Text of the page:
Definitions

from The American Heritage® Dictionary of the English Language, 5th Edition.

  • noun A piece of material, such as metal or wood, thick at one edge and tapered to a thin edge at the other for insertion in a narrow crevice, used for splitting, tightening, securing, or levering.
  • noun Something shaped like a wedge.
  • noun A wedge-shaped formation, as in ground warfare.
  • noun Something that intrudes and causes division or disruption.
  • noun Something that forces an opening or a beginning.
  • noun Sports An iron golf club with a very slanted face, used to lift the ball sharply upward, as from sand.
  • noun A shoe having a heel that extends across the shank to the half sole, forming a continuous undersurface.
  • noun One of the various triangular marks that are the basic structural elements of cuneiform writing symbols.
  • noun Sports In snow skiing, the snowplow.
  • transitive verb To split or force apart with or as if with a wedge.
  • transitive verb To fix in place or tighten with a wedge.
  • transitive verb To crowd or squeeze into a limited space.

from The Century Dictionary.

  • In forestry, to force by wedges (a tree that is being felled) to topple over.
  • noun A pledge; a gage.
  • noun A simple machine consisting of a very acute-angled triaugular prism of hard material, which is driven in between objects to be separated, or into anything which is to be split.
  • noun A mass resembling a wedge in form; anything in the form of a wedge.
  • noun In heraldry, a bearing representing a triangle with one very acute angle—that is, like a pile, but free in the escutcheon instead of being attached to one of its edges.
  • noun In Cambridge University, the name given to the man whose name stands lowest on the list of the classical tripos: said to be a designation suggested by the name (Wedgewood) of the man who occupied this place on the first list (1824). Compare wooden spoon, under spoon.
  • To cleave with a wedge or with wedges; rive.
  • To drive as a wedge is driven; crowd or compress closely; jam.
  • To fasten with a wedge or with wedges; fix in the manner of a wedge: as, to wedge on a scythe; to wedge in a rail or a piece of timber.
  • In ceramics, to cut, divide, and work together (a mass of wet clay) to drive out bubbles and render it plastic, just before placing it on the wheel.
  • To make into the shape of a wedge; render cuneiform.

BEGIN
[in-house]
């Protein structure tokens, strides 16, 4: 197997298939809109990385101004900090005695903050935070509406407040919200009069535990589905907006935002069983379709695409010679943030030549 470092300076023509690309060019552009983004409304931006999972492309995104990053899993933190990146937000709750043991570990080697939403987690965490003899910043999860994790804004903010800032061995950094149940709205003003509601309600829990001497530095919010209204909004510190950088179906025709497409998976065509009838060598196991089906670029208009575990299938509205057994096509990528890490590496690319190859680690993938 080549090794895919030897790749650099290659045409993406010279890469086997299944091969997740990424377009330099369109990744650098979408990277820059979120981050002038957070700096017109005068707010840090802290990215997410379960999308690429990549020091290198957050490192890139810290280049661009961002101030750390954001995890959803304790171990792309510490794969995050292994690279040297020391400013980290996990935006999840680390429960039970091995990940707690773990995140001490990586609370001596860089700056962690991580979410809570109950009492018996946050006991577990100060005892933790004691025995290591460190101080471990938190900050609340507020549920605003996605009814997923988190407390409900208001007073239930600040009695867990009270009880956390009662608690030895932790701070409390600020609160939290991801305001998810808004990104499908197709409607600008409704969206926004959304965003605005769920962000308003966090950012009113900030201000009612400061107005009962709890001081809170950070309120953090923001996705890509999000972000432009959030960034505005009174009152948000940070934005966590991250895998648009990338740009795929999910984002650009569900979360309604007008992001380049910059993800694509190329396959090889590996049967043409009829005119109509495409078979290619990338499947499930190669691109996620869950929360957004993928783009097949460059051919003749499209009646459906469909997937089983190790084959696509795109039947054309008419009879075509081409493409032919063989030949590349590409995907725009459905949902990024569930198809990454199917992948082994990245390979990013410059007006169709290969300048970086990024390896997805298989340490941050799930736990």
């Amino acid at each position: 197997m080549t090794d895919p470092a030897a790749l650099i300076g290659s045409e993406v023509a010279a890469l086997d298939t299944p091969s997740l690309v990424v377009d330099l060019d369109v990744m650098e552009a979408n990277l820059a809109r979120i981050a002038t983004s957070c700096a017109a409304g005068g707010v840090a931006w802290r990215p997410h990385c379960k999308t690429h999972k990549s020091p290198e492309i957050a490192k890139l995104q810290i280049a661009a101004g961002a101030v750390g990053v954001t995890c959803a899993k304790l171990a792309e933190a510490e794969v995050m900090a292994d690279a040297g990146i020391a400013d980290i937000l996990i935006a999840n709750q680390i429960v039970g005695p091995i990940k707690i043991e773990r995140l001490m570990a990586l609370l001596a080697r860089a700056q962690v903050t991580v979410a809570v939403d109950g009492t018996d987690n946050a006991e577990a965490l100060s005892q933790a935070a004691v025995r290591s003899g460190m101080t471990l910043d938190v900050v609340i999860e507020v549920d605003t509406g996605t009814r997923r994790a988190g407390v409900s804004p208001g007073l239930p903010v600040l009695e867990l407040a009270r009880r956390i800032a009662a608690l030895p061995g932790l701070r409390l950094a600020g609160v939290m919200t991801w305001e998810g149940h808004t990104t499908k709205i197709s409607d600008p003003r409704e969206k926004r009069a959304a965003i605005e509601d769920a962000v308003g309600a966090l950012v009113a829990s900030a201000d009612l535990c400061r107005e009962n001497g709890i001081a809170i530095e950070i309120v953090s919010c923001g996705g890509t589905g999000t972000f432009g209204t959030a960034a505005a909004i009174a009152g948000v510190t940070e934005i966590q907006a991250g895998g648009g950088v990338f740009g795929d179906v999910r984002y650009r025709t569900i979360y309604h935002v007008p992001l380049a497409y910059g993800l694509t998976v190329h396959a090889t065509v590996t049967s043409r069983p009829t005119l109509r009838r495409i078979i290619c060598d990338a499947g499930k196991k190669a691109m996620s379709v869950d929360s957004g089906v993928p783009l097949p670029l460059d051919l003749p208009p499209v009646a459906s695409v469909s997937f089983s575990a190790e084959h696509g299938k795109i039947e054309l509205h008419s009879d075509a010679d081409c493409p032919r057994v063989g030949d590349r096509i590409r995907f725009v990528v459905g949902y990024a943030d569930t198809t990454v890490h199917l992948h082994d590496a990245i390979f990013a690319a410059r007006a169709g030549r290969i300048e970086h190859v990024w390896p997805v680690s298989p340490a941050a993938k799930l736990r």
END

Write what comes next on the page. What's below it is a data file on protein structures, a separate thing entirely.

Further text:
• To force apart or split off with or as with a wedge.
  • To force one's way like a wedge.
  • noun In geometry, a prismatoid whose lower base is a rectangle, and upper base a line (sect) parallel to a basal edge.
  • noun In ancient oriental archæol., an arrow-headed character, the shape of which was produced by pressing one corner of a solid square wand or the like into soft clay.
  • noun A playing-card so trimmed that one end is narrower than the other, so that when a certain part of the pack is turned round it can be withdrawn again at will, no matter how much the pack may be shuffled in the meantime.

from the GNU version of the Collaborative International Dictionary of English.

  • noun A piece of metal, or other hard material, thick at one end, and tapering to a thin edge at the other, used in splitting wood, rocks, etc., in raising heavy bodies, and the like. It is one of the six elementary machines called the mechanical powers. See Illust. of Mechanical powers, under Mechanical.
  • noun (Geom.) A solid of five sides, having a rectangular base, two rectangular or trapezoidal sides meeting in an edge, and two triangular ends.
  • noun A mass of metal, especially when of a wedgelike form.
  • noun Anything in the form of a wedge, as a body of troops drawn up in such a form.
  • noun Cant, Cambridge Univ., Eng. The person whose name stands lowest on the list of the classical tripos; -- so called after a person (Wedgewood) who occupied this position on the first list of 1828.
  • noun (Golf) A golf club having an iron head with the face nearly horizontal, used for lofting the golf ball at a high angle, as when hitting the ball out of a sand trap or the rough.